Survival of the slowest?
A new study into how sperm compete to be the first to fertilise a female egg has overturned conventional belief that the fastest wins, says a study published online in Current Biology.
The research into fruit fly sperm, carried out by the Department of Biology at Syracuse University, New York, has found that slower, longer sperm are more likely to succeed in sexual reproduction than the fastest sperm.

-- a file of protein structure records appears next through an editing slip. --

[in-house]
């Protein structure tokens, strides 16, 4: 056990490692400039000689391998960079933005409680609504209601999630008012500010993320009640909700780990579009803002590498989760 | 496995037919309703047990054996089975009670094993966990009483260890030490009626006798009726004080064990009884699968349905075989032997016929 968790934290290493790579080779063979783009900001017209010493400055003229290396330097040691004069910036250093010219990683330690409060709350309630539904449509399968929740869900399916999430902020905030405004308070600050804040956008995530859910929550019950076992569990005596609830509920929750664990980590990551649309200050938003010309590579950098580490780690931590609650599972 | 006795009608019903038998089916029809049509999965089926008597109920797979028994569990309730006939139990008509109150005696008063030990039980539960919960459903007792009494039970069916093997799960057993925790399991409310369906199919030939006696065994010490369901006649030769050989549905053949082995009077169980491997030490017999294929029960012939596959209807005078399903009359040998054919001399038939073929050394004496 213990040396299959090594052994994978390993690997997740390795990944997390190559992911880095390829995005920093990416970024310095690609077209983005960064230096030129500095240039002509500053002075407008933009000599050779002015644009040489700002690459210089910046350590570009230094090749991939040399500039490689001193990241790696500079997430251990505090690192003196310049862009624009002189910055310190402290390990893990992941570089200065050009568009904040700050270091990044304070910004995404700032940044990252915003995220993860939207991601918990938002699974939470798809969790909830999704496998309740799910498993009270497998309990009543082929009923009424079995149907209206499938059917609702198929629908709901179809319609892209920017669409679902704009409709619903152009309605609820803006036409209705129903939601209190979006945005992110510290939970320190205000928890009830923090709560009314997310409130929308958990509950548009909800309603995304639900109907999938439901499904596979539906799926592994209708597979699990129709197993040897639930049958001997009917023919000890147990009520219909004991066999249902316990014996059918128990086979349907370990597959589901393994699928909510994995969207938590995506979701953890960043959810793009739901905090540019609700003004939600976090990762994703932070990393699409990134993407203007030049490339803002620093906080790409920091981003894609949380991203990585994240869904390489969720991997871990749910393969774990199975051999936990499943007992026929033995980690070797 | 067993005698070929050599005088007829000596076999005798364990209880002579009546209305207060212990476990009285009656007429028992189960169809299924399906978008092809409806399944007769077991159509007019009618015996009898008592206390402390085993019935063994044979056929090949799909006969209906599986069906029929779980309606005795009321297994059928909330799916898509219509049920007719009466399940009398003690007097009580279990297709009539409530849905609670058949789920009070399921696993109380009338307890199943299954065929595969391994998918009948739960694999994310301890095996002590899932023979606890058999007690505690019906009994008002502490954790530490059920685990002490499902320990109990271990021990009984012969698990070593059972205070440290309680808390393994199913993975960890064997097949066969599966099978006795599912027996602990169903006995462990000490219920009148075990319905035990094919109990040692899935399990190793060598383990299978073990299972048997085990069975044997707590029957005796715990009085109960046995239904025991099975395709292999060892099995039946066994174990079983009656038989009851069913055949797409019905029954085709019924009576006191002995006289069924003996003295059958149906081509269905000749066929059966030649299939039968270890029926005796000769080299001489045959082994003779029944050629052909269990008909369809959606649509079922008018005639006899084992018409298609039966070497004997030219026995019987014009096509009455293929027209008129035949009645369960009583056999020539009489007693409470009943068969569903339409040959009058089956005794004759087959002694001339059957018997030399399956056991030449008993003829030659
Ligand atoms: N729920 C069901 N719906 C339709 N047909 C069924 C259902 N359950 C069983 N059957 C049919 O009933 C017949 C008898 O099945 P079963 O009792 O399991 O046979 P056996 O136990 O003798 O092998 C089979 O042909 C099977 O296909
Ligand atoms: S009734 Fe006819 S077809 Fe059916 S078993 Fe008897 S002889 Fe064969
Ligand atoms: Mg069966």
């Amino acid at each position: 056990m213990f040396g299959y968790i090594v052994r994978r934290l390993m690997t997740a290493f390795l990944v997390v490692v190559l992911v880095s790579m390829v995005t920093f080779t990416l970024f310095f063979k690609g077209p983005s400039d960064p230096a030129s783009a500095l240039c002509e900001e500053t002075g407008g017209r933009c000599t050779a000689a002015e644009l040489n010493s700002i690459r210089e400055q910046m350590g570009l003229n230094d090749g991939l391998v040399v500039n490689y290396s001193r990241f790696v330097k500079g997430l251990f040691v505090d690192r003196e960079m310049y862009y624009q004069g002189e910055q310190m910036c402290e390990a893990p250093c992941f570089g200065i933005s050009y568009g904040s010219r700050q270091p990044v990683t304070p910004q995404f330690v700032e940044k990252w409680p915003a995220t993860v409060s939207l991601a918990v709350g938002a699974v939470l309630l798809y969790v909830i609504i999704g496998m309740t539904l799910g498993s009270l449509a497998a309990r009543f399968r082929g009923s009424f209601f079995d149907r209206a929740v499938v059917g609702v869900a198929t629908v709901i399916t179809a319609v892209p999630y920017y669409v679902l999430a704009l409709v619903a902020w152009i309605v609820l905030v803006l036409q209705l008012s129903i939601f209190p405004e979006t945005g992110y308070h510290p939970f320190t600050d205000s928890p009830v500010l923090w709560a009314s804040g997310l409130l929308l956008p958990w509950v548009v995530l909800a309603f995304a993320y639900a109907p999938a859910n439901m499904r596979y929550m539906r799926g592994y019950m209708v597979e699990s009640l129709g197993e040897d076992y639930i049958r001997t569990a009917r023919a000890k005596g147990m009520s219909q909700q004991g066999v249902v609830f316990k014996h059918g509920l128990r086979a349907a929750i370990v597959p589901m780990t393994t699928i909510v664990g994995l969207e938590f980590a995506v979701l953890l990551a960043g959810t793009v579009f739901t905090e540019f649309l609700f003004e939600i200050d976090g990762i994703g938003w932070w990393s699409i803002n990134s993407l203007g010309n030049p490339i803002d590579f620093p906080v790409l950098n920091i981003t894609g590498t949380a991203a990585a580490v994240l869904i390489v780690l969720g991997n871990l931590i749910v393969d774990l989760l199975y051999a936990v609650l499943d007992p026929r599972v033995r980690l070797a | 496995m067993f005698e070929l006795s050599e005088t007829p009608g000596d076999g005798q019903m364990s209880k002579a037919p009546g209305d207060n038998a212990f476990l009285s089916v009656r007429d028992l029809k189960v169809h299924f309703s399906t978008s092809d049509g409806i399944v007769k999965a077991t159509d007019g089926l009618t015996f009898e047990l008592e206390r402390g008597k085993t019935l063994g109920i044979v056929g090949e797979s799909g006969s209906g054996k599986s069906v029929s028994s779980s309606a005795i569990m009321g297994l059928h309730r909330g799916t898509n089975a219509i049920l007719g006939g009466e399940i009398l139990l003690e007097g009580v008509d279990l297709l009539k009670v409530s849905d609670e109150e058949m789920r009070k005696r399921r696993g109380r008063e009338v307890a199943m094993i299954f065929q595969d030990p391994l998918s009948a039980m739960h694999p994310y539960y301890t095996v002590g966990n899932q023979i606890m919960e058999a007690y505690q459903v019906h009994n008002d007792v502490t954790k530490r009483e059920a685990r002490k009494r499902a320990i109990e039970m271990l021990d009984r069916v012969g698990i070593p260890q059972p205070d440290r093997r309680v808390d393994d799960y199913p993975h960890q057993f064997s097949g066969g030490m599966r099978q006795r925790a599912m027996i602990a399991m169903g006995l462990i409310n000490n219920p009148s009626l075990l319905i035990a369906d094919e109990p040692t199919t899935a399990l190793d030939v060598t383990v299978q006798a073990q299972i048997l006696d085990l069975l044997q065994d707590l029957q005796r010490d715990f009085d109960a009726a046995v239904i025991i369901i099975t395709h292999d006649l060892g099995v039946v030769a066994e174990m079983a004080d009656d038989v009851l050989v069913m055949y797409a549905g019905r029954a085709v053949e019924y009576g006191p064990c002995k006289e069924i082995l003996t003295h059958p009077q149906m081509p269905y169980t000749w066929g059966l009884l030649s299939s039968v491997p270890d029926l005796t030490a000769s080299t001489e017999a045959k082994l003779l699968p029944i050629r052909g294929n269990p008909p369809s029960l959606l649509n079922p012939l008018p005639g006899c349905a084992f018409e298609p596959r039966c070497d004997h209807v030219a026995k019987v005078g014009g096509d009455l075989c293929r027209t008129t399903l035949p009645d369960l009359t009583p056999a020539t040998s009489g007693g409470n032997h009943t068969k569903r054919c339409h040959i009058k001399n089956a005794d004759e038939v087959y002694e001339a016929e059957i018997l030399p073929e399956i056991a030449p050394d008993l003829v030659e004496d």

Female fruit flies mate roughly every three days and scientists developed a way of colouring sperm so they could monitor their journey.
What they found was that in the sperm battles that take place inside the female, new sperm throw out of storage sperm from previous matings to eliminate them from the game. The longer and slower-moving sperm were better at displacing their rivals and were less likely to be thrown out than their faster competitors.
So there we go – sounds as if the hare and the tortoise fable wins out in ways we would never have thought of!